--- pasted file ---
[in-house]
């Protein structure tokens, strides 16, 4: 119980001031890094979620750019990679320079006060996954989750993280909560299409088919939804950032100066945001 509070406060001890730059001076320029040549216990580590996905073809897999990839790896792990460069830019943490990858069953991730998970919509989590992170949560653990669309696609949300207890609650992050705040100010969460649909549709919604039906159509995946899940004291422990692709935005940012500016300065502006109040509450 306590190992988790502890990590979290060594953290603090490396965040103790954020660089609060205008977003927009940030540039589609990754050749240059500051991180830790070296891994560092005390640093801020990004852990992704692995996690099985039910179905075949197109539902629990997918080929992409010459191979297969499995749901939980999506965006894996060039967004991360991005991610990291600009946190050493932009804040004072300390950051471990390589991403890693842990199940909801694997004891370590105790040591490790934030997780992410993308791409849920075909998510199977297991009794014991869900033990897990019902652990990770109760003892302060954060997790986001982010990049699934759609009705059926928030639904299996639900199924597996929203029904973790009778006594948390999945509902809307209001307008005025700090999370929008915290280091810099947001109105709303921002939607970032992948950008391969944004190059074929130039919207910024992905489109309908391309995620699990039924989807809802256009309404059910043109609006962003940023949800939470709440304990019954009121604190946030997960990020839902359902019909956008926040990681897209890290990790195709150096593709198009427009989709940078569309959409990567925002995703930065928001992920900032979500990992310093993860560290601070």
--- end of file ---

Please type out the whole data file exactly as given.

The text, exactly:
[in-house]
């Protein structure tokens, strides 16, 4: 119980001031890094979620750019990679320079006060996954989750993280909560299409088919939804950032100066945001 509070406060001890730059001076320029040549216990580590996905073809897999990839790896792990460069830019943490990858069953991730998970919509989590992170949560653990669309696609949300207890609650992050705040100010969460649909549709919604039906159509995946899940004291422990692709935005940012500016300065502006109040509450 306590190992988790502890990590979290060594953290603090490396965040103790954020660089609060205008977003927009940030540039589609990754050749240059500051991180830790070296891994560092005390640093801020990004852990992704692995996690099985039910179905075949197109539902629990997918080929992409010459191979297969499995749901939980999506965006894996060039967004991360991005991610990291600009946190050493932009804040004072300390950051471990390589991403890693842990199940909801694997004891370590105790040591490790934030997780992410993308791409849920075909998510199977297991009794014991869900033990897990019902652990990770109760003892302060954060997790986001982010990049699934759609009705059926928030639904299996639900199924597996929203029904973790009778006594948390999945509902809307209001307008005025700090999370929008915290280091810099947001109105709303921002939607970032992948950008391969944004190059074929130039919207910024992905489109309908391309995620699990039924989807809802256009309404059910043109609006962003940023949800939470709440304990019954009121604190946030997960990020839902359902019909956008926040990681897209890290990790195709150096593709198009427009989709940078569309959409990567925002995703930065928001992920900032979500990992310093993860560290601070």